Wednesday, July 8, 2009

The Proposal (2009)

There has been talk lately of Michael Bay as an auteur. This is healthy discussion as it does good to remind us all that acclaim is not a prerequisite for an auteur and talking about a director in such terms is not necessarily an endorsement. This thought came to me while watching, of all things, The Proposal, choreographer-turned-director Anne Fletcher’s third film after Step Up and 27 Dresses. She makes films in a flat, unremarkable style centering on female characters whose professional drives cause them to neglect their personal lives. Her films aren’t good – I’ve yet to like one of them – but they share this theme. Is Anne Fletcher an auteur? Maybe so.

The Proposal isn’t a good film despite the (diluted) presence of likable comedic performers Sandra Bullock and Ryan Reynolds. The set-up is crisp, clear screwball template: career-woman Bullock will be deported and demoted unless she can get a green card. The door opens and there stands Reynolds, her handsome assistant. She can’t get deported, you see, because they’re getting married. (If he doesn’t go through with the ruse, she tells him behind closed doors, she’ll ruin his career.)

To prove it’s a true marriage to a steely-eyed government official, the two of them take off for Alaska and Reynolds’s hometown. Lots of tomfoolery occurs and it’s nice to see so much of the comedy (initially) rest on the faces of the leads. The first several minutes of the movie is fairly entertaining as Bullock and Reynolds can bring down the house with the smallest shift of their expression. It’s not so nice to see these quick-witted, likable actors saddled with a dreary plot that cares more about the coincidences and contrivances than the characters or the chemistry between them. I never bought that the two of them would fall in love. Nor did I believe Reynold’s twinkly-eyed sitcom family, including big-hearted but cold-shouldered dad Crag T. Nelson, warm and loving mom Mary Steenburgen, hottie (and nice! and smart!) ex-girlfriend Malin Akerman, and too-good-to-be-true grandma Betty White.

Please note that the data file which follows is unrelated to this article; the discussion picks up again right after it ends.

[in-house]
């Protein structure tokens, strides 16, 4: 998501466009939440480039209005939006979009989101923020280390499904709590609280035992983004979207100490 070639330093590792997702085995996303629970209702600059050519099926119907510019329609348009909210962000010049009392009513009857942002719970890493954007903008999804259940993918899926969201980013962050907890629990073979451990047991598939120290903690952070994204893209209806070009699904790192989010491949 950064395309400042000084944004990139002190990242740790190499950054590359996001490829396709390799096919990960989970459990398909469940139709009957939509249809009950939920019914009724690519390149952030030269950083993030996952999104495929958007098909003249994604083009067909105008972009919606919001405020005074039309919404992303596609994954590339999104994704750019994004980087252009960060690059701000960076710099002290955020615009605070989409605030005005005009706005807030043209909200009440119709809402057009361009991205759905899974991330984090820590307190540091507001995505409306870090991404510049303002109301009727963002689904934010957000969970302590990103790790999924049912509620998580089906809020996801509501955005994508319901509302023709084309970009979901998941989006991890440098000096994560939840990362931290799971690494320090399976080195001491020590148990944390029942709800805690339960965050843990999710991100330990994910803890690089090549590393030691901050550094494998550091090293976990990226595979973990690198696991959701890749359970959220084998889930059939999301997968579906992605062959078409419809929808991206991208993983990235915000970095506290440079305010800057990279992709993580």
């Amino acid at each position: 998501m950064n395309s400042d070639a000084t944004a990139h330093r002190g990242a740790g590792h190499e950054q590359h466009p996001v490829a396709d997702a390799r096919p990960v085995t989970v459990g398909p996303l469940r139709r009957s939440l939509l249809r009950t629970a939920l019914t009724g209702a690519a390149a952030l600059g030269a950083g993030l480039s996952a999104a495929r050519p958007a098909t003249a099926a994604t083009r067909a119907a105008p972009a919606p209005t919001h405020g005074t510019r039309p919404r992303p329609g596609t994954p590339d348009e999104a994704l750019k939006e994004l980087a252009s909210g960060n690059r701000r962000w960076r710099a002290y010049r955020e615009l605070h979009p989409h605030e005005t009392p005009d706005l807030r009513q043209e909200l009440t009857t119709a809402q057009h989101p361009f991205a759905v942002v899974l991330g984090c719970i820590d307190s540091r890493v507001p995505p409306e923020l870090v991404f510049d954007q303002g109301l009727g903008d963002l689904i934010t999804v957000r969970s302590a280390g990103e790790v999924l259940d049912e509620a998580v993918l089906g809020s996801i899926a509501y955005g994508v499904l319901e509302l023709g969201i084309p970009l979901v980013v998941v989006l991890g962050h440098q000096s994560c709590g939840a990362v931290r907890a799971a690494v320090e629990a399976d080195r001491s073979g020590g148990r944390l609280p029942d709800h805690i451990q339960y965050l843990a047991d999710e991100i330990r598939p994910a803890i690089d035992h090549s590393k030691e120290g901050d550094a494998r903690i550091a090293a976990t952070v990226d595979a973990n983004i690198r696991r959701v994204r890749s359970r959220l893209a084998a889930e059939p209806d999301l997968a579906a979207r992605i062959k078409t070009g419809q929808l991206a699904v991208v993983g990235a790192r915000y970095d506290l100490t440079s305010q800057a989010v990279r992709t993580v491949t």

This is all sitcom-ready casting and material, but this is no half-hour pilot. The movie drags on for nearly two hours with limp, hokey slapstick and unbelievable leaps and changes within the characters. That I uniformly liked the cast made it all the more disappointing. With this cast, and this situation, this could have been an overheated, tightly-wound screwball comedy (or at the very least a door-slamming farce) but it was not to be. The movie never gets the right momentum for takeoff.

By the end of The Proposal, I began to rethink my initial thought about Anne Fletcher as an auteur. Sure, she’s returned to the same theme three times now but is blandness a distinctive enough style? After sitting through an overlong supposed comedy (you can tell it’s funny because the poster is white with red letters) that neither worked as intended or irked, I came to only one firm conclusion about Ms. Fletcher. I’m not ready to defend her until she makes a film that’s worth my time.

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